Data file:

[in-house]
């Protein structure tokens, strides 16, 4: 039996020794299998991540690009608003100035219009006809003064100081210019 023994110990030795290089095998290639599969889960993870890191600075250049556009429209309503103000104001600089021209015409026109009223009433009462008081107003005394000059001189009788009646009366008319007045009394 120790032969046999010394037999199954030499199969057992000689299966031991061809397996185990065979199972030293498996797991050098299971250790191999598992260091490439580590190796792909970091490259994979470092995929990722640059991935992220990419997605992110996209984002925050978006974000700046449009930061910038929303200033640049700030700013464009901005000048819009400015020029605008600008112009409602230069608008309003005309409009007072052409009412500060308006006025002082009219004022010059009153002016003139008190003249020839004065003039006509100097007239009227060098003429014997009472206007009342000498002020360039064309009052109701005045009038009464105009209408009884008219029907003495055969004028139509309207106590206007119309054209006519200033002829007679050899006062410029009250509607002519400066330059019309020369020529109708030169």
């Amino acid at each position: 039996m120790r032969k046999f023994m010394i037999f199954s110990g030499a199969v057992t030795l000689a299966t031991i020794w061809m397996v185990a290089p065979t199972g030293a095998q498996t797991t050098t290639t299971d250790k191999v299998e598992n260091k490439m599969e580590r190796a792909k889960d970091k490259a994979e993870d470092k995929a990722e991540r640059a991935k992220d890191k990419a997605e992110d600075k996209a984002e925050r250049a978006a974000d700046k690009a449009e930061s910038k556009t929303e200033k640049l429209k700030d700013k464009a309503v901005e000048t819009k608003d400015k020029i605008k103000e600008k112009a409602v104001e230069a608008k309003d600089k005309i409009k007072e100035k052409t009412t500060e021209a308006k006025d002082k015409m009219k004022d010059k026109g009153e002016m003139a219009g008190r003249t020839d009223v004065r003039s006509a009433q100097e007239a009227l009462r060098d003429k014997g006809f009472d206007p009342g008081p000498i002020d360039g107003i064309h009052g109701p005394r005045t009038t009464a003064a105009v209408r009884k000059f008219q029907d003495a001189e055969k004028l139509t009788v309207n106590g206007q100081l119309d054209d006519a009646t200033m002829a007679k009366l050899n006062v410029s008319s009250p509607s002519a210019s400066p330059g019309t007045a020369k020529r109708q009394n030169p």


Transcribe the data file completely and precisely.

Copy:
[in-house]
């Protein structure tokens, strides 16, 4: 039996020794299998991540690009608003100035219009006809003064100081210019 023994110990030795290089095998290639599969889960993870890191600075250049556009429209309503103000104001600089021209015409026109009223009433009462008081107003005394000059001189009788009646009366008319007045009394 120790032969046999010394037999199954030499199969057992000689299966031991061809397996185990065979199972030293498996797991050098299971250790191999598992260091490439580590190796792909970091490259994979470092995929990722640059991935992220990419997605992110996209984002925050978006974000700046449009930061910038929303200033640049700030700013464009901005000048819009400015020029605008600008112009409602230069608008309003005309409009007072052409009412500060308006006025002082009219004022010059009153002016003139008190003249020839004065003039006509100097007239009227060098003429014997009472206007009342000498002020360039064309009052109701005045009038009464105009209408009884008219029907003495055969004028139509309207106590206007119309054209006519200033002829007679050899006062410029009250509607002519400066330059019309020369020529109708030169």
């Amino acid at each position: 039996m120790r032969k046999f023994m010394i037999f199954s110990g030499a199969v057992t030795l000689a299966t031991i020794w061809m397996v185990a290089p065979t199972g030293a095998q498996t797991t050098t290639t299971d250790k191999v299998e598992n260091k490439m599969e580590r190796a792909k889960d970091k490259a994979e993870d470092k995929a990722e991540r640059a991935k992220d890191k990419a997605e992110d600075k996209a984002e925050r250049a978006a974000d700046k690009a449009e930061s910038k556009t929303e200033k640049l429209k700030d700013k464009a309503v901005e000048t819009k608003d400015k020029i605008k103000e600008k112009a409602v104001e230069a608008k309003d600089k005309i409009k007072e100035k052409t009412t500060e021209a308006k006025d002082k015409m009219k004022d010059k026109g009153e002016m003139a219009g008190r003249t020839d009223v004065r003039s006509a009433q100097e007239a009227l009462r060098d003429k014997g006809f009472d206007p009342g008081p000498i002020d360039g107003i064309h009052g109701p005394r005045t009038t009464a003064a105009v209408r009884k000059f008219q029907d003495a001189e055969k004028l139509t009788v309207n106590g206007q100081l119309d054209d006519a009646t200033m002829a007679k009366l050899n006062v410029s008319s009250p509607s002519a210019s400066p330059g019309t007045a020369k020529r109708q009394n030169p």